The Normal Goodness
Hmm, toughie. I am exceedingly fond of the Lego titles. I don't give that much of a shit about LOTR. So, how will it turn out? Well, I will mention that I loved Lego Clone Wars and I openly despise that franchise, so this has potential.
And, Traveller's Tales, as usual, produces a solid platformer with an exceptionally large amount of things to do. It is also the first one where the current generation of consoles is having difficulty actually pulling off what the developers want, which is always a shock since the games don't ever LOOK like something impressive. It might be odd because, for me, it actually makes me look back and recognize how much the games do. LOTR is a large open world. There is no real loading screens as you cross a rather sizable terrain. Sure, the missions require loads, but the game world itself, large as it is, does not. It is impressive.
But, draw-in in endemic. There is a ton of draw-in. You will see buildings partially appear until you get near it. You will see a somewhat clumsy attempt to use focus to try and cover up some of the more blatant draw-in. The game has issues with you changing your character frequently as the button to change people is the same as to swap between your two playable characters and the game gets really confused as to what it wants to do.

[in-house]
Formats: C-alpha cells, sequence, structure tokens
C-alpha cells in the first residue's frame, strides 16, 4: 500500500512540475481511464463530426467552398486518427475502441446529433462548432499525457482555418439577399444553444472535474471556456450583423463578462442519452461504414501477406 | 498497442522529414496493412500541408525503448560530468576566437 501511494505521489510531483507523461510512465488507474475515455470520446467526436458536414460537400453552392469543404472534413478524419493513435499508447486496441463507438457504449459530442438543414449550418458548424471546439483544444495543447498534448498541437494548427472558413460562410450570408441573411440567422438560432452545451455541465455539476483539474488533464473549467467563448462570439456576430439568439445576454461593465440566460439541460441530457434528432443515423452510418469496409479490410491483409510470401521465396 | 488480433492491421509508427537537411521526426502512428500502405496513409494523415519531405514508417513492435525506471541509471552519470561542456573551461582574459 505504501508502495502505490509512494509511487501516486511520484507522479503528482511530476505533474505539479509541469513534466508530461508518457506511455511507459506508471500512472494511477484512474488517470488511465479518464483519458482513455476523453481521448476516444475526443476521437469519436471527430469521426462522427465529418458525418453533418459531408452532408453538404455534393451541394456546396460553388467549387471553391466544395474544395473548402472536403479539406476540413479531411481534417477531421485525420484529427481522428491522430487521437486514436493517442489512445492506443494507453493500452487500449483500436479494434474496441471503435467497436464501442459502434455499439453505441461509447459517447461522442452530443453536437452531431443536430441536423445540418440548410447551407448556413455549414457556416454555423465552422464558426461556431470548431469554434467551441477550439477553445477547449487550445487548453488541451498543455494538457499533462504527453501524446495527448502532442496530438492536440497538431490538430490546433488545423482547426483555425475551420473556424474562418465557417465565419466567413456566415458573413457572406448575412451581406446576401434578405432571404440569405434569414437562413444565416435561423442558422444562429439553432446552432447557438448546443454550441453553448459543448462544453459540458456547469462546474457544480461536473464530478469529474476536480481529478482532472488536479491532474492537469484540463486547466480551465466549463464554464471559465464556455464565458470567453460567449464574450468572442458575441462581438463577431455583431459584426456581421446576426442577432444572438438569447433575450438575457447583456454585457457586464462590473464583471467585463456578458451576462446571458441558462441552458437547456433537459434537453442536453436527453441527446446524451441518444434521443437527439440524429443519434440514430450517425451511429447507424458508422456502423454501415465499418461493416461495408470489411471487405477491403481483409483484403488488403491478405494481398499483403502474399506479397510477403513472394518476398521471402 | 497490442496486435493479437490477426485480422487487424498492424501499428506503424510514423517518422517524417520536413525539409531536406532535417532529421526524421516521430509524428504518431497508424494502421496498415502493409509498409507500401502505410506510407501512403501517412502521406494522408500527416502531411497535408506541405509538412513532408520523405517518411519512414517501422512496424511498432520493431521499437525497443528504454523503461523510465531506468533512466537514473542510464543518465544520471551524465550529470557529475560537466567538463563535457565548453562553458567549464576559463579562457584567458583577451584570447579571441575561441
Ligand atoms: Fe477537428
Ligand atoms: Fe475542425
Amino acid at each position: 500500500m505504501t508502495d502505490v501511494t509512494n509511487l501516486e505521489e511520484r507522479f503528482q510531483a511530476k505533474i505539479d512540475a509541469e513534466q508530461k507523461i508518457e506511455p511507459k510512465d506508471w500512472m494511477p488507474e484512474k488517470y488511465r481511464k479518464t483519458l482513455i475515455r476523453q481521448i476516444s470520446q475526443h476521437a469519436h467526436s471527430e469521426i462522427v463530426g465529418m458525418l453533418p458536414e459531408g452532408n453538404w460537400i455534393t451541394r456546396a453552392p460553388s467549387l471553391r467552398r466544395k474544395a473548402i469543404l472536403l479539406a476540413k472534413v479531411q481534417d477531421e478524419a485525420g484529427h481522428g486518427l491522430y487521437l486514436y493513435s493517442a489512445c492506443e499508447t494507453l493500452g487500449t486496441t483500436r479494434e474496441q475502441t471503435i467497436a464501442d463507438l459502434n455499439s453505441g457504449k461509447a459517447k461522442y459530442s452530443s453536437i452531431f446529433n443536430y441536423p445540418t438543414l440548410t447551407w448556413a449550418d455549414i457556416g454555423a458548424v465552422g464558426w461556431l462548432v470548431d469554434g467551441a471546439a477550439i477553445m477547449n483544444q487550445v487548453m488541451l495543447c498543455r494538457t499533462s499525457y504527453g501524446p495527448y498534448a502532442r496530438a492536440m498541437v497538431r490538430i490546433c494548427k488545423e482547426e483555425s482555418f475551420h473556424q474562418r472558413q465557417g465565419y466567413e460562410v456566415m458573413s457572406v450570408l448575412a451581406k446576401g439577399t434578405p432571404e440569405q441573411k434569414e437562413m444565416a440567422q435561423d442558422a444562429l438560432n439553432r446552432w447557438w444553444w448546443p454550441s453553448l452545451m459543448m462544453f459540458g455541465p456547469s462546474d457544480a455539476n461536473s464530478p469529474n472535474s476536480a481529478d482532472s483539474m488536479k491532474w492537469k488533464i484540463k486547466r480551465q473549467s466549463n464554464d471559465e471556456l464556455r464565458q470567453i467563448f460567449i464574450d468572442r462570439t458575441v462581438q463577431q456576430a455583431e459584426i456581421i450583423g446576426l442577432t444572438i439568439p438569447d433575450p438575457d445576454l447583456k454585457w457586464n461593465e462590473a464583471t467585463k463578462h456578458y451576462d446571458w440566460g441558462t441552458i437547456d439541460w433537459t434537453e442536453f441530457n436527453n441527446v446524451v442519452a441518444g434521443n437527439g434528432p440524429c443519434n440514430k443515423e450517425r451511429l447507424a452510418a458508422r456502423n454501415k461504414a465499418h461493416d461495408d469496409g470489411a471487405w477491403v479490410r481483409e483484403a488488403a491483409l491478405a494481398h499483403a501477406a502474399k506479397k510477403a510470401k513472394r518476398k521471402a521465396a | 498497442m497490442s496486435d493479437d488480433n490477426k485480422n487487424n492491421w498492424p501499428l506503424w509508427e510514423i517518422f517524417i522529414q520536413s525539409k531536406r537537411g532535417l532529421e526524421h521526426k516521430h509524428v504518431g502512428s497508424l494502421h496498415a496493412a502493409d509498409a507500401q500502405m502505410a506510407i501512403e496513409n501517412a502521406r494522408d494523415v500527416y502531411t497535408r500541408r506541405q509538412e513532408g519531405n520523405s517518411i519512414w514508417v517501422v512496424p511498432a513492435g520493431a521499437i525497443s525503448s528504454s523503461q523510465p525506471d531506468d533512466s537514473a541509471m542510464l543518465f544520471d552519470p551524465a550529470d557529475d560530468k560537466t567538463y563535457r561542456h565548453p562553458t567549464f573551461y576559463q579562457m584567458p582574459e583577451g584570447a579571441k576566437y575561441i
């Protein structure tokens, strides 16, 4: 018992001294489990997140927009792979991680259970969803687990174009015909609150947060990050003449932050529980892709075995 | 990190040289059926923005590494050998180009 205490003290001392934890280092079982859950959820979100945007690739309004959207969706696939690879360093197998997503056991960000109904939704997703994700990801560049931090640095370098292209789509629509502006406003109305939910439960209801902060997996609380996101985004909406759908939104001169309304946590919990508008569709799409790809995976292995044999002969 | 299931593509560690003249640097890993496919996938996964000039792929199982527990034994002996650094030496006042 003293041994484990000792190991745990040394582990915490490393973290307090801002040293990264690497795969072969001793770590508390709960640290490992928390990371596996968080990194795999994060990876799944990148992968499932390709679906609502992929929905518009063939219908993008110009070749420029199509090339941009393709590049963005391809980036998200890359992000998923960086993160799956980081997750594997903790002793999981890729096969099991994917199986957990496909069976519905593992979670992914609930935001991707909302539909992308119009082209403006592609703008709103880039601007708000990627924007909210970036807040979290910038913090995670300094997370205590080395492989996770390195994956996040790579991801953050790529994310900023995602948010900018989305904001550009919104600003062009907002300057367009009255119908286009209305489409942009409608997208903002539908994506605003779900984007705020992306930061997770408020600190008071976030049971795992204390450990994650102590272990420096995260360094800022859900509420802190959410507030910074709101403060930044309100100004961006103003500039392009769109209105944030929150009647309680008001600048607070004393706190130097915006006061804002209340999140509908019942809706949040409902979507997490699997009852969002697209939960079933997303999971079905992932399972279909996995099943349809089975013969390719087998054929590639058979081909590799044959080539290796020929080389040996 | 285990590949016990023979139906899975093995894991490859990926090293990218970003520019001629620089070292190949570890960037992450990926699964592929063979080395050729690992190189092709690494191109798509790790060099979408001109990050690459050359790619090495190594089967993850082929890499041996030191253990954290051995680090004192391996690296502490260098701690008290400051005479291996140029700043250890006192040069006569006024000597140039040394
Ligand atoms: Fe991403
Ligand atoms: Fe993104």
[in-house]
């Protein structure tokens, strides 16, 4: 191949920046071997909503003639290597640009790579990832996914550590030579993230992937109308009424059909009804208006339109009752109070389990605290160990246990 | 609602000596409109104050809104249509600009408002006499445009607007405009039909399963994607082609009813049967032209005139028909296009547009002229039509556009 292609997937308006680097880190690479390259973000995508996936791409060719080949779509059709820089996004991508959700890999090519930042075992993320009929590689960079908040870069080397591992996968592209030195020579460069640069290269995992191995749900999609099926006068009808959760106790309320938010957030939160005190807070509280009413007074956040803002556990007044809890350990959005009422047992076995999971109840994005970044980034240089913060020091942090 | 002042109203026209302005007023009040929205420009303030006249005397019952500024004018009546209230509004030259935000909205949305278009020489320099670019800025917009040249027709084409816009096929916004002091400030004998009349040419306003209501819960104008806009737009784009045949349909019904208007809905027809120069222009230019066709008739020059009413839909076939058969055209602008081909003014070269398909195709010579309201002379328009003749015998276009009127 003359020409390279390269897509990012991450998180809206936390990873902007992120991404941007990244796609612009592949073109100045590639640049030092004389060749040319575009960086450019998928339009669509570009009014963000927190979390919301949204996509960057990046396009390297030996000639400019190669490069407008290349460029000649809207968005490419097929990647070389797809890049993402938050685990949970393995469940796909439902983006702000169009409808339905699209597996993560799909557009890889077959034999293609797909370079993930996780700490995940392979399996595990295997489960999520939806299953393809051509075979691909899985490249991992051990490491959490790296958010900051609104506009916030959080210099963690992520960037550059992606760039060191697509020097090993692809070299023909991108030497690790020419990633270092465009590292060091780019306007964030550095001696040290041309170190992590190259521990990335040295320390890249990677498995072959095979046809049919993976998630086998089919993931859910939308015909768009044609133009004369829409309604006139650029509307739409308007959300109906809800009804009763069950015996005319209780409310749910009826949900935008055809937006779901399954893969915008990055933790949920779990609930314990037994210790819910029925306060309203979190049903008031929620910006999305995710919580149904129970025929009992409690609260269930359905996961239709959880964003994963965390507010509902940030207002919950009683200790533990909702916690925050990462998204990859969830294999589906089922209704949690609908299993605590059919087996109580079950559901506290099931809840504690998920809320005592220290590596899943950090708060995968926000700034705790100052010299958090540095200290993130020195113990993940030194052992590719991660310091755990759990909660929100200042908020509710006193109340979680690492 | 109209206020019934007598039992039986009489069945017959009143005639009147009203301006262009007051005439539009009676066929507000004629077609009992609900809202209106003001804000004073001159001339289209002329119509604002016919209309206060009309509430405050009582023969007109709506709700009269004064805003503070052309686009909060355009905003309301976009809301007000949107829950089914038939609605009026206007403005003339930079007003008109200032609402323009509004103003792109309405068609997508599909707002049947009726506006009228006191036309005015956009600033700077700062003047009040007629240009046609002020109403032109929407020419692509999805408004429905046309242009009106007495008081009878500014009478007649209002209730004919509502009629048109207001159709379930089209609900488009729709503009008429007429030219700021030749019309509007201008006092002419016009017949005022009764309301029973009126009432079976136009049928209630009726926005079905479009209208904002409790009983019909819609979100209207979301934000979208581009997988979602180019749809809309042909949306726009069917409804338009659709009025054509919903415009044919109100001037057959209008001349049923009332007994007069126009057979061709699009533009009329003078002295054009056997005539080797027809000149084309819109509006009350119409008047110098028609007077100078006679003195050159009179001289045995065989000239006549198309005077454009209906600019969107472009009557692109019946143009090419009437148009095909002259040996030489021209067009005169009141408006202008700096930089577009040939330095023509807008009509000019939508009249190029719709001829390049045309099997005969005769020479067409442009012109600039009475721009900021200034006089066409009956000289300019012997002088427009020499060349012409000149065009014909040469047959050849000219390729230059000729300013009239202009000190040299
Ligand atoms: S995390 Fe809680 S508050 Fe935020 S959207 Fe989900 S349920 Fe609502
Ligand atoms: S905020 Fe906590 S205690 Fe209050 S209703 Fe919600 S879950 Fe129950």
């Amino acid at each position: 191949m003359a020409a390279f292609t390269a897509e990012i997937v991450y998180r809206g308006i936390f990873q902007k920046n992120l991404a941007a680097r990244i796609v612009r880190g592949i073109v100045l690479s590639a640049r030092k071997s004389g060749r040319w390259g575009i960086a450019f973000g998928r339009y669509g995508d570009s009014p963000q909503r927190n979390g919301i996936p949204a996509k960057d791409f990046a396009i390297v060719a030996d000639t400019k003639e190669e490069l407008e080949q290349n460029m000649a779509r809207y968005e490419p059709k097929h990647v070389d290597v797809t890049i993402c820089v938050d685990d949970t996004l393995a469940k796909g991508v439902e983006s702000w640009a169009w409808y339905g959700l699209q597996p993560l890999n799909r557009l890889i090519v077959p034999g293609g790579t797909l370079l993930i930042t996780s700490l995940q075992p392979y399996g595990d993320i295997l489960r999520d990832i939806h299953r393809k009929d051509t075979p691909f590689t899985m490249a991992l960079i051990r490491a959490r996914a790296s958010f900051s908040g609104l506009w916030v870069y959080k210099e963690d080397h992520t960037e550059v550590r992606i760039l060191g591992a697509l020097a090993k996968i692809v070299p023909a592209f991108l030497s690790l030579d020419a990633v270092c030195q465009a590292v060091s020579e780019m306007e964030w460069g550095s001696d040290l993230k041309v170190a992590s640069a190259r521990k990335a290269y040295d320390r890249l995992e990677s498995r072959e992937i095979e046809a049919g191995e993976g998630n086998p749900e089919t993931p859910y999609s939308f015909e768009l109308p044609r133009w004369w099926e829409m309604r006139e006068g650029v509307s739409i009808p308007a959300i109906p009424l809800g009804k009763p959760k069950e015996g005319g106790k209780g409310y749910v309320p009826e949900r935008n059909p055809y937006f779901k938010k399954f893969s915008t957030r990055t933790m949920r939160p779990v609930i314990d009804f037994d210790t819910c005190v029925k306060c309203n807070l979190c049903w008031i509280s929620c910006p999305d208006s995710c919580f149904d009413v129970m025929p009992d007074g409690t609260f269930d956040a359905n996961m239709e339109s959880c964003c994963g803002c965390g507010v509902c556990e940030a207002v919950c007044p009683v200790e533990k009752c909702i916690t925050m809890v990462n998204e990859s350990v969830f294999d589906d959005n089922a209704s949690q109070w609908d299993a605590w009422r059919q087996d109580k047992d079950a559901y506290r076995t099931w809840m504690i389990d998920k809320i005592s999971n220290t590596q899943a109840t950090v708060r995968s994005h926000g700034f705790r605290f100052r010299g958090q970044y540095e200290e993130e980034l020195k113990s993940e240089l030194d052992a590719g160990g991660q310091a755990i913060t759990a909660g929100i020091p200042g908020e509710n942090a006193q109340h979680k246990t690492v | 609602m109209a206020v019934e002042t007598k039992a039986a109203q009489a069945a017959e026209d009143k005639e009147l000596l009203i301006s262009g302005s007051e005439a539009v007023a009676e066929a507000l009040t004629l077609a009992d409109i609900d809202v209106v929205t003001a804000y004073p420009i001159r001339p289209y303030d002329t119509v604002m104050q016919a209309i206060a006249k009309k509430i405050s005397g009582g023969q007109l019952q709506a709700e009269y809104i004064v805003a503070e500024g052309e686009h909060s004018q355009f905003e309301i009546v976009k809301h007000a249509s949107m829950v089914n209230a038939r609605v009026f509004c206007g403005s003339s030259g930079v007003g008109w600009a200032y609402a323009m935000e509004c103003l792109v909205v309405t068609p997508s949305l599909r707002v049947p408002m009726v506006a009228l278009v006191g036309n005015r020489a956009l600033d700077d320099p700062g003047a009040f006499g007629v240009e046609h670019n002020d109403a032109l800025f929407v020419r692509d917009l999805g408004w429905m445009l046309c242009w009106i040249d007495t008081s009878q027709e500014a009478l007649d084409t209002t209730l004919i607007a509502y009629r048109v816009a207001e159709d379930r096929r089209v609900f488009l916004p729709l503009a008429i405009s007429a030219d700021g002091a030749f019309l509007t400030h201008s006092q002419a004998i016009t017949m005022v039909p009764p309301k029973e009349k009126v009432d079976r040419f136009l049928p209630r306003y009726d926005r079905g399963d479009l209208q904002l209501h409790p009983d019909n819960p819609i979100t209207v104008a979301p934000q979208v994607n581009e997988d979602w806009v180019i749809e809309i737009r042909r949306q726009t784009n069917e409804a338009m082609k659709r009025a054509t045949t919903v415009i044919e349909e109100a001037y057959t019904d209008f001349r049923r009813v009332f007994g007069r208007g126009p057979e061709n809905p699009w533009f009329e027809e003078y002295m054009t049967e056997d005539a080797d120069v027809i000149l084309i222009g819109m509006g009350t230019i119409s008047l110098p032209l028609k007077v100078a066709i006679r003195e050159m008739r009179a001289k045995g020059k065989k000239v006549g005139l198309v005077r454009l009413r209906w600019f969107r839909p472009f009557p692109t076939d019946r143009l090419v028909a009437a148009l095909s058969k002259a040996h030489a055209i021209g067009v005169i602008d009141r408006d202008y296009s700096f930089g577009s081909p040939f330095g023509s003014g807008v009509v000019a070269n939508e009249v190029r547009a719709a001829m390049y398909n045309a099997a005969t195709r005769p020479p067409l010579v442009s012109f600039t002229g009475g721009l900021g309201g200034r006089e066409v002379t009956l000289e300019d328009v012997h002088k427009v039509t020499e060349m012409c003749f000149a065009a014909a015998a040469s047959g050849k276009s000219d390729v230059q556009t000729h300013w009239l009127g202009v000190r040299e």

The usage of voice, which was a key part in Batman 2, is not bad but isn't a huge boon here. I thought the voice-acting was meh and given that the storyline of LOTR can be expressed in pantomime makes the decision to use voices, apparently, from now on not necessarily grand.
Level design is more advanced than usual. It is harder to find the collectibles than usual and most missions have hidden "sub-levels" that are required to get everything. You have to collect a ton of things and it almost seems like TT left out some key tools to assist you. A red brick allows you to find minikits, but nothing helps you find the blueprints you need to build new items or to help you find treasure items. Given the difficulty in finding these, it seems to be an oversight --- and a fairly big one here. You have to find pieces to unlock things, but they make finding the pieces to unlock others fairly difficult to find.
I do like L: LOTR quite a bit. It is a fun and enjoyable game as all TT titles seem to be. There is a little more precise platforming than usual but it isn't horrible. It is, as all Lego titles to hate have been, worth the time to play. It is fun. I think highly of it.